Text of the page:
Although all systems use standards to communicate, every operating system communicates in subtle and unique ways. These differences allow nmap to determine what kind of equipment or what type of operating system is running on a remote device.

The nmap-os-fingerprints file is a collection of these unique responses. This collection is referenced during an nmap scan when the operating system fingerprinting (-O) option is selected. If nmap scans a device and the responses match a known fingerprint, the name of the device and operating system version will be displayed.

This is the fingerprint of Cisco voice over IP telephone:

Fingerprint Cisco 7960 SIP Phone running OS 4.2
Class Cisco | embedded || VoIP phone

Fyodor has written a comprehensive paper discussing the details of the OS fingerprinting process and the nmap fingerprints. The paper can be viewed here:


If a device does not appear in the nmap-os-fingerprint file and nmap is able to decisively "read" the fingerprint, a URL will be provided to contribute this new fingerprint to nmap's collection.

In the TCP/IP protocol architecture, TCP, UDP, and ICMP are usually described as riding "on top of" IP. IP is the foundation of the communication, and TCP, UDP, and ICMP are three of the protocols that work at a higher layer to accomplish their jobs. In fact, there are over one hundred and thirty different IP-based protocols. Each protocol is assigned a number, and this number is listed in the IP header. TCP is 6, UDP is 17, and ICMP is 1.

The nmap-protocols file is used during the IP protocol scan (-sO) to assign a known name to any protocols that might be found during the scan. If IP protocol number 8 responds to a scan, the nmap-protocols file is referenced:

tcp              6     TCP         # Transmission Control
cbt              7     CBT         # CBT
egp              8     EGP         # Exterior Gateway Protocol
igp              9     IGP         # any private interior gateway (used by Cisco 
                                     for their IGRP)
bbn-rcc-mon     10     BBN-RCC-MON # BBN RCC Monitoring
nvp-ii          11     NVP-II      # Network Voice Protocol

IP number 8 refers to Exterior Gateway Protocol (EGP), and nmap will show that EGP was active on this device.

Sun's Remote Procedure Call (RPC) architecture was created to provide a client computer with a way to execute procedures on a server. The RPC architecture is available on many different operating systems and platforms.

Using the RPC architecture, each program is assigned a unique hexadecimal number. When a client computer sends data to an RPC server, a program number is used to direct the RPC data to the correct application.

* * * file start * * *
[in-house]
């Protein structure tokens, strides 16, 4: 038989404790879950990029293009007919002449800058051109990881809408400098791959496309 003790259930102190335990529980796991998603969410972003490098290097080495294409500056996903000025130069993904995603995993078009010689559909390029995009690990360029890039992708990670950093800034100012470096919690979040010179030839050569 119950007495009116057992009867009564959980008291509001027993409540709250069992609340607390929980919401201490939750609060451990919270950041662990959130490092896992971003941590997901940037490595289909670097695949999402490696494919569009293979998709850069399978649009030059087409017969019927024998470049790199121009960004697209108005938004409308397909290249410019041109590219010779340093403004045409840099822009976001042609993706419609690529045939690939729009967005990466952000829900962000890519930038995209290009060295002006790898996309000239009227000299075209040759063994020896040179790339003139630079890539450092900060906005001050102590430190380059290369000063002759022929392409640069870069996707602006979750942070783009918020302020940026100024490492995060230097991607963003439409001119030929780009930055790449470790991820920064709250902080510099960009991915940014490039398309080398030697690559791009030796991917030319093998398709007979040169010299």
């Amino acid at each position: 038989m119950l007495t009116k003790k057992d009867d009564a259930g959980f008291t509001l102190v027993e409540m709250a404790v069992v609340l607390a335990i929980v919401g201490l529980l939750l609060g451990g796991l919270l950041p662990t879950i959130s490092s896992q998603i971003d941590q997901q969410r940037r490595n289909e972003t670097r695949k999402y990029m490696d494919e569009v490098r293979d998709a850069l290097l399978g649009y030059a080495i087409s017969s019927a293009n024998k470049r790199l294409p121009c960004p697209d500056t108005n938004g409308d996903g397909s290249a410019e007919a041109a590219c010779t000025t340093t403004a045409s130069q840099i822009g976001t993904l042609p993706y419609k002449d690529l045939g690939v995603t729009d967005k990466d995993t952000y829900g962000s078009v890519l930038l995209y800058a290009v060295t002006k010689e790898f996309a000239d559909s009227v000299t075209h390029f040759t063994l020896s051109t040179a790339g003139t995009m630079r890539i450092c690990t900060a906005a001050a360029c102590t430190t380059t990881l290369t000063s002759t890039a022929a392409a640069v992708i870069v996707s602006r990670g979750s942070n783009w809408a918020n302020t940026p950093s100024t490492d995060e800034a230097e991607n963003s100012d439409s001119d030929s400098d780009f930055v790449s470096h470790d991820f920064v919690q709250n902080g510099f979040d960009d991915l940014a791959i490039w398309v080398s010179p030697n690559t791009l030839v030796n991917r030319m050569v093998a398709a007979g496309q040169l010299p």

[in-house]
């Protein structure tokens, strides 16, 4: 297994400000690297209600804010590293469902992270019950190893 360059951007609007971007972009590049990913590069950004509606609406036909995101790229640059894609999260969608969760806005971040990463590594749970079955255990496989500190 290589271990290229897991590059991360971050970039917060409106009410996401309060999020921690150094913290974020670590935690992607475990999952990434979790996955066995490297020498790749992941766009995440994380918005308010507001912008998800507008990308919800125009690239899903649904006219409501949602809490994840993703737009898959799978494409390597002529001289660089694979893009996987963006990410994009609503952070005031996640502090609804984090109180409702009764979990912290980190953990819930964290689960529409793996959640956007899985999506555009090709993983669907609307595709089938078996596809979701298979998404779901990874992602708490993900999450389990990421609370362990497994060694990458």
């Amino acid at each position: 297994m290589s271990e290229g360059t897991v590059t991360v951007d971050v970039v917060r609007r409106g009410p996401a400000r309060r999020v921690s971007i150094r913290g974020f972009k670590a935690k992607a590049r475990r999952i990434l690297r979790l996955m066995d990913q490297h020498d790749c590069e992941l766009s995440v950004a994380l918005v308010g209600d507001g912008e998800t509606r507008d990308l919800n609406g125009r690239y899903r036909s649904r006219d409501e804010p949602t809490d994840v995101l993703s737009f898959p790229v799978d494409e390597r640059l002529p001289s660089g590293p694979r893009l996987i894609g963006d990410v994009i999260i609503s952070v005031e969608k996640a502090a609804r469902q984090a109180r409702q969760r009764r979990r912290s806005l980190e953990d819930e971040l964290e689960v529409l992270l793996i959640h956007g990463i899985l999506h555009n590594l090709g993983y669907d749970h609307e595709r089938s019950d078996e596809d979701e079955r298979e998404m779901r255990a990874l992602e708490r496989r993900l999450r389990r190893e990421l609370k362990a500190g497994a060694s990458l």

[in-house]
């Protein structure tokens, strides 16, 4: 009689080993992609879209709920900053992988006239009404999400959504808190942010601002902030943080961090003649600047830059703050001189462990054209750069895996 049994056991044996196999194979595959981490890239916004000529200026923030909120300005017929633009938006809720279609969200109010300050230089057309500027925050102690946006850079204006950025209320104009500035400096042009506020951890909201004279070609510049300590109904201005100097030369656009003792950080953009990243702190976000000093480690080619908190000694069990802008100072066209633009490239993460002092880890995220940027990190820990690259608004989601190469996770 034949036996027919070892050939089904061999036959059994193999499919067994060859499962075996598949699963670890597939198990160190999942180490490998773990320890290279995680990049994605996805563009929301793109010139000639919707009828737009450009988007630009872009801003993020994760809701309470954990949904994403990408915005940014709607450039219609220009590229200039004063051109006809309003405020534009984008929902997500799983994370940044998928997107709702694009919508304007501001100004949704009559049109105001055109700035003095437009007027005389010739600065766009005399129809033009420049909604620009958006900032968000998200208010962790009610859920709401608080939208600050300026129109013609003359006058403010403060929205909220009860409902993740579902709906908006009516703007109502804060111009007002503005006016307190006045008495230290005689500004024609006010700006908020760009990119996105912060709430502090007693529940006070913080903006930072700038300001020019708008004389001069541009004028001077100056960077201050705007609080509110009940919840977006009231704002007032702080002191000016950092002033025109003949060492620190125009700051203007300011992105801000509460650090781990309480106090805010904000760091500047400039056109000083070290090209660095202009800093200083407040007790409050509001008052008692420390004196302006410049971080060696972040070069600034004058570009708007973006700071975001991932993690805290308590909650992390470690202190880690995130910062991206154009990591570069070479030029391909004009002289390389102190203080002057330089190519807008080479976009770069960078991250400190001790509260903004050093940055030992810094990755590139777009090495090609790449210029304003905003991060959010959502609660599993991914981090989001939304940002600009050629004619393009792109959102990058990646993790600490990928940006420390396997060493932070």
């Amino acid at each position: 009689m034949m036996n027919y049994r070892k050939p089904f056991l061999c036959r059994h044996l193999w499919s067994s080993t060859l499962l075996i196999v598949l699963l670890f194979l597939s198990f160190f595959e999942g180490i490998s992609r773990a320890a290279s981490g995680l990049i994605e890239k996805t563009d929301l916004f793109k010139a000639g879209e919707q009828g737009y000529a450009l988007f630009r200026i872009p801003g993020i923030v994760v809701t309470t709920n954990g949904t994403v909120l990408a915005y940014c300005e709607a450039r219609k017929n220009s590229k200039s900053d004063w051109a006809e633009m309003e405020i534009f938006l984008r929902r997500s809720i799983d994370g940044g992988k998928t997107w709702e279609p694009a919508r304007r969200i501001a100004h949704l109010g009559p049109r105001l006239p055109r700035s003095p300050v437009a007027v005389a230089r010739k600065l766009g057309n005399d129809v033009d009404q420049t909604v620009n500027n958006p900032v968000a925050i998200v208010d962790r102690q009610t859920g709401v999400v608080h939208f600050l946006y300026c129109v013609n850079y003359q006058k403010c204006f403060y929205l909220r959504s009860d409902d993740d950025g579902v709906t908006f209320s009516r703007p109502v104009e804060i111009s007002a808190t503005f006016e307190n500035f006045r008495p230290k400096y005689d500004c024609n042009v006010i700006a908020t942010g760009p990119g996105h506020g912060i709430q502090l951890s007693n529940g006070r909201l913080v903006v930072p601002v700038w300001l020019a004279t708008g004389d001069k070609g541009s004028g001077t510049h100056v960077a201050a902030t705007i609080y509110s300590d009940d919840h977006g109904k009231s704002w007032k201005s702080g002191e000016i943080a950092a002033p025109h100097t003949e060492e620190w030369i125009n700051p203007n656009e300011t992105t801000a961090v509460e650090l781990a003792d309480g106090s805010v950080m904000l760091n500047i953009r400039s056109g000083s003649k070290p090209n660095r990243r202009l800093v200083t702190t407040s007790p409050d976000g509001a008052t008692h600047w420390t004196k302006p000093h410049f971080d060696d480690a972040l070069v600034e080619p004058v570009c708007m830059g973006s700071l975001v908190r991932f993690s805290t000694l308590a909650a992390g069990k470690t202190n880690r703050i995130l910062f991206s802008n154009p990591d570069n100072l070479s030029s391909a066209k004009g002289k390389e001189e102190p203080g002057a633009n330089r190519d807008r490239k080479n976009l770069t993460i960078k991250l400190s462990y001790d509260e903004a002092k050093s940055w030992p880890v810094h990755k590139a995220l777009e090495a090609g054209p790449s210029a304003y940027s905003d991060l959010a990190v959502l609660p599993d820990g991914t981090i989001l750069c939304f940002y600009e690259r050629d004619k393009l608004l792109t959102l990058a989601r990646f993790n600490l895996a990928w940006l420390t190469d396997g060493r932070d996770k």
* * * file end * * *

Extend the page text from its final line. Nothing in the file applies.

Nmap's RPC scan (-sR) will actively search known RPC applications based on the nmap-rpc file. Once nmap locates an RPC program, it correlates and displays the program name based on the nmap-rpc data. The grinding of this RPC information will automatically run when a version scan (-sV) is requested.

This is a sample from the nmap-rpc file. The columns correspond to the RPC program name, the hexadecimal RPC program number, and an alias or comment related to the program.

rpcbind           100000      portmap sunrpc rpcbind
rstatd            100001      rstat rup perfmeter rstat_svc
rusersd           100002      rusers
nfs               100003      nfsprog nfsd
ypserv            100004      ypprog
mountd            100005      mount showmount


The nmap-service-probes file is used by the version scan (-sV) to determine the application type running on a system (http, ftp, telnet, etc.), the specific application name (Apache httpd, Microsoft IIS, etc.), the version number, and occasionally some additional application information.

This is a sample of an application fingerprint from the nmap-service-probes support file:

# UW POP2 server on Linux 2.4.18
match pop2 m|^\+ POP2 [-\[\].\w]+ v(20[-.\w]+) server ready\r\n$| v/UW POP2 server/$1//


The nmap-service-probes file is nmap-specific, and all of these service signatures have been built over time by a dedicated group of nmap users. The nmap team is always looking for new signatures! Additional information related to version scanning can be found on the nmap website at:


Nmap uses the nmap-services file to provide additional port detail for almost every scanning method. Every time a port is referenced, it's compared to an available description in this support file. If the nmap-services file isn't available, nmap reverts to the /etc/services file applicable for the current operating system.

Because the nmap-services list is derived from a compilation from many sources, it contains many more records than the Internet Assigned Numbers Authority (IANA) registered port list. Not all of these sources are documented, and many of these port numbers are unique to a single application from a single manufacturer. This list contains information that can apply to almost any network management application! For the latest version of this valuable non-official, non-registered port number list, visit


This is an excerpt from the nmap-services support file:

cisco-sccp	  2000/tcp callbook sieve # cisco sccp, rfc3028
cisco-sccp	  2000/udp callbook     # cisco sccp
dc		      2001/tcp              # or nfr20 web queries
wizard		  2001/udp              # curry
globe		  2002/tcp             
globe		  2002/udp             
cfingerd	  2003/tcp lmtp         # local mail transfer protocol, gnu finger